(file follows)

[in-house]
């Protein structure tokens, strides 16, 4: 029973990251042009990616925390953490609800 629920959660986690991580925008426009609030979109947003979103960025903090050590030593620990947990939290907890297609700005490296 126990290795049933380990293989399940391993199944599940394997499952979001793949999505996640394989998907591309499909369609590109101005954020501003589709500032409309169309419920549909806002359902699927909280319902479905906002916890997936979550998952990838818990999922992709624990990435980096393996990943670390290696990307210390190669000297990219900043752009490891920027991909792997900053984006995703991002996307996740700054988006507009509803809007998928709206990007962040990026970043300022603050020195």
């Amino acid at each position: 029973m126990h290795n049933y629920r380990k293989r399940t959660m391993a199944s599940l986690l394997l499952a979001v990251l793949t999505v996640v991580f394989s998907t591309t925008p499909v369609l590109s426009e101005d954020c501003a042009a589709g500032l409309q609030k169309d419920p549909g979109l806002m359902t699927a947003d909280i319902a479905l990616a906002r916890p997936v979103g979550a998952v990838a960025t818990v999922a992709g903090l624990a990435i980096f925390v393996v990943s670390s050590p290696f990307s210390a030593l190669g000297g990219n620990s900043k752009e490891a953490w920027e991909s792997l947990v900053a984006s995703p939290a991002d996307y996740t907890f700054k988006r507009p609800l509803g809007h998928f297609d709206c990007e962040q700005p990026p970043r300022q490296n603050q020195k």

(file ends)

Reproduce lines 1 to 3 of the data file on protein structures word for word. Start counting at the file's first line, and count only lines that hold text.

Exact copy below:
[in-house]
């Protein structure tokens, strides 16, 4: 029973990251042009990616925390953490609800 629920959660986690991580925008426009609030979109947003979103960025903090050590030593620990947990939290907890297609700005490296 126990290795049933380990293989399940391993199944599940394997499952979001793949999505996640394989998907591309499909369609590109101005954020501003589709500032409309169309419920549909806002359902699927909280319902479905906002916890997936979550998952990838818990999922992709624990990435980096393996990943670390290696990307210390190669000297990219900043752009490891920027991909792997900053984006995703991002996307996740700054988006507009509803809007998928709206990007962040990026970043300022603050020195």
């Amino acid at each position: 029973m126990h290795n049933y629920r380990k293989r399940t959660m391993a199944s599940l986690l394997l499952a979001v990251l793949t999505v996640v991580f394989s998907t591309t925008p499909v369609l590109s426009e101005d954020c501003a042009a589709g500032l409309q609030k169309d419920p549909g979109l806002m359902t699927a947003d909280i319902a479905l990616a906002r916890p997936v979103g979550a998952v990838a960025t818990v999922a992709g903090l624990a990435i980096f925390v393996v990943s670390s050590p290696f990307s210390a030593l190669g000297g990219n620990s900043k752009e490891a953490w920027e991909s792997l947990v900053a984006s995703p939290a991002d996307y996740t907890f700054k988006r507009p609800l509803g809007h998928f297609d709206c990007e962040q700005p990026p970043r300022q490296n603050q020195k």